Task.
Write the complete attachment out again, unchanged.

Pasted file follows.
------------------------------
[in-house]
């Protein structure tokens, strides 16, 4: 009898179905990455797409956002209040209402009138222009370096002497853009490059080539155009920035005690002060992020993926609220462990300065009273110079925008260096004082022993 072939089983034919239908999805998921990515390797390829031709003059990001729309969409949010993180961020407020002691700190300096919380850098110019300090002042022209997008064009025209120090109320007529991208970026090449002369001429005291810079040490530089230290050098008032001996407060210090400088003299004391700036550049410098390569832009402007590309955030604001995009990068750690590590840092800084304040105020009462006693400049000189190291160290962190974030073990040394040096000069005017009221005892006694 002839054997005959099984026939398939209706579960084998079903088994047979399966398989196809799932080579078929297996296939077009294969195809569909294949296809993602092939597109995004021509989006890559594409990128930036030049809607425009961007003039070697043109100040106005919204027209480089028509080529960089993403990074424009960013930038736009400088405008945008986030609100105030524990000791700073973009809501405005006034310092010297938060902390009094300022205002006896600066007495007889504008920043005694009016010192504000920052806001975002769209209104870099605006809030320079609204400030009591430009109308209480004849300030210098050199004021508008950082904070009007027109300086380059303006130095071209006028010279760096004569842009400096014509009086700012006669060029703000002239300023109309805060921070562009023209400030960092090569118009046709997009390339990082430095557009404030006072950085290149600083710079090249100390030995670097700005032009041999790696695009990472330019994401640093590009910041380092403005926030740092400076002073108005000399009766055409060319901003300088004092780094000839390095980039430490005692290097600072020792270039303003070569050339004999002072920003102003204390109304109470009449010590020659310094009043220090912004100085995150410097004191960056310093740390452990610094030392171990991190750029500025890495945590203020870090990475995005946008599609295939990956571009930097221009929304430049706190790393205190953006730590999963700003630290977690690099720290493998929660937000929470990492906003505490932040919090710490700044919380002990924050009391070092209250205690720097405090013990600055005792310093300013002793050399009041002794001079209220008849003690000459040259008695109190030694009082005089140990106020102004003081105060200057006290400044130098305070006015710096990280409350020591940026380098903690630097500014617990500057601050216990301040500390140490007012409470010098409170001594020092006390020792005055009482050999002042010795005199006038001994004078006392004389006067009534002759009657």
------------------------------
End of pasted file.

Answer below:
[in-house]
């Protein structure tokens, strides 16, 4: 009898179905990455797409956002209040209402009138222009370096002497853009490059080539155009920035005690002060992020993926609220462990300065009273110079925008260096004082022993 072939089983034919239908999805998921990515390797390829031709003059990001729309969409949010993180961020407020002691700190300096919380850098110019300090002042022209997008064009025209120090109320007529991208970026090449002369001429005291810079040490530089230290050098008032001996407060210090400088003299004391700036550049410098390569832009402007590309955030604001995009990068750690590590840092800084304040105020009462006693400049000189190291160290962190974030073990040394040096000069005017009221005892006694 002839054997005959099984026939398939209706579960084998079903088994047979399966398989196809799932080579078929297996296939077009294969195809569909294949296809993602092939597109995004021509989006890559594409990128930036030049809607425009961007003039070697043109100040106005919204027209480089028509080529960089993403990074424009960013930038736009400088405008945008986030609100105030524990000791700073973009809501405005006034310092010297938060902390009094300022205002006896600066007495007889504008920043005694009016010192504000920052806001975002769209209104870099605006809030320079609204400030009591430009109308209480004849300030210098050199004021508008950082904070009007027109300086380059303006130095071209006028010279760096004569842009400096014509009086700012006669060029703000002239300023109309805060921070562009023209400030960092090569118009046709997009390339990082430095557009404030006072950085290149600083710079090249100390030995670097700005032009041999790696695009990472330019994401640093590009910041380092403005926030740092400076002073108005000399009766055409060319901003300088004092780094000839390095980039430490005692290097600072020792270039303003070569050339004999002072920003102003204390109304109470009449010590020659310094009043220090912004100085995150410097004191960056310093740390452990610094030392171990991190750029500025890495945590203020870090990475995005946008599609295939990956571009930097221009929304430049706190790393205190953006730590999963700003630290977690690099720290493998929660937000929470990492906003505490932040919090710490700044919380002990924050009391070092209250205690720097405090013990600055005792310093300013002793050399009041002794001079209220008849003690000459040259008695109190030694009082005089140990106020102004003081105060200057006290400044130098305070006015710096990280409350020591940026380098903690630097500014617990500057601050216990301040500390140490007012409470010098409170001594020092006390020792005055009482050999002042010795005199006038001994004078006392004389006067009534002759009657």